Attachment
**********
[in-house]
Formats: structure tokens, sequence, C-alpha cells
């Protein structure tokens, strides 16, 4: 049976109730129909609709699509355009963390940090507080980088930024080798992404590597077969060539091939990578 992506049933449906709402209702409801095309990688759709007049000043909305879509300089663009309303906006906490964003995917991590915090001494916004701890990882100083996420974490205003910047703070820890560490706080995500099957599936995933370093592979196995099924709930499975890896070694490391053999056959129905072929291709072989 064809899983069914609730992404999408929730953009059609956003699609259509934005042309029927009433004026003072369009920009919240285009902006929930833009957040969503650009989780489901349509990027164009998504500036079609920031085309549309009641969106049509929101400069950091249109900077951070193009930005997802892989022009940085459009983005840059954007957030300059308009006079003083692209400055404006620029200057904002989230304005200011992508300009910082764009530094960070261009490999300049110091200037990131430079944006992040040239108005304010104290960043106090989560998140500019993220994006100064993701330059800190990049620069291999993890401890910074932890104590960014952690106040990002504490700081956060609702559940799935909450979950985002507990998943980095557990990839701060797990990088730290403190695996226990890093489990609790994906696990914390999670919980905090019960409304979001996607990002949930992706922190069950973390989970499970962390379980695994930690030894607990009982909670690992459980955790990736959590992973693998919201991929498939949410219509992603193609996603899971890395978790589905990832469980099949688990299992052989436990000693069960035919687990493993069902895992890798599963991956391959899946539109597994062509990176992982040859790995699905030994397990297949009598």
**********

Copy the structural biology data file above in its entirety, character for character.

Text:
[in-house]
Formats: structure tokens, sequence, C-alpha cells
């Protein structure tokens, strides 16, 4: 049976109730129909609709699509355009963390940090507080980088930024080798992404590597077969060539091939990578 992506049933449906709402209702409801095309990688759709007049000043909305879509300089663009309303906006906490964003995917991590915090001494916004701890990882100083996420974490205003910047703070820890560490706080995500099957599936995933370093592979196995099924709930499975890896070694490391053999056959129905072929291709072989 064809899983069914609730992404999408929730953009059609956003699609259509934005042309029927009433004026003072369009920009919240285009902006929930833009957040969503650009989780489901349509990027164009998504500036079609920031085309549309009641969106049509929101400069950091249109900077951070193009930005997802892989022009940085459009983005840059954007957030300059308009006079003083692209400055404006620029200057904002989230304005200011992508300009910082764009530094960070261009490999300049110091200037990131430079944006992040040239108005304010104290960043106090989560998140500019993220994006100064993701330059800190990049620069291999993890401890910074932890104590960014952690106040990002504490700081956060609702559940799935909450979950985002507990998943980095557990990839701060797990990088730290403190695996226990890093489990609790994906696990914390999670919980905090019960409304979001996607990002949930992706922190069950973390989970499970962390379980695994930690030894607990009982909670690992459980955790990736959590992973693998919201991929498939949410219509992603193609996603899971890395978790589905990832469980099949688990299992052989436990000693069960035919687990493993069902895992890798599963991956391959899946539109597994062509990176992982040859790995699905030994397990297949009598």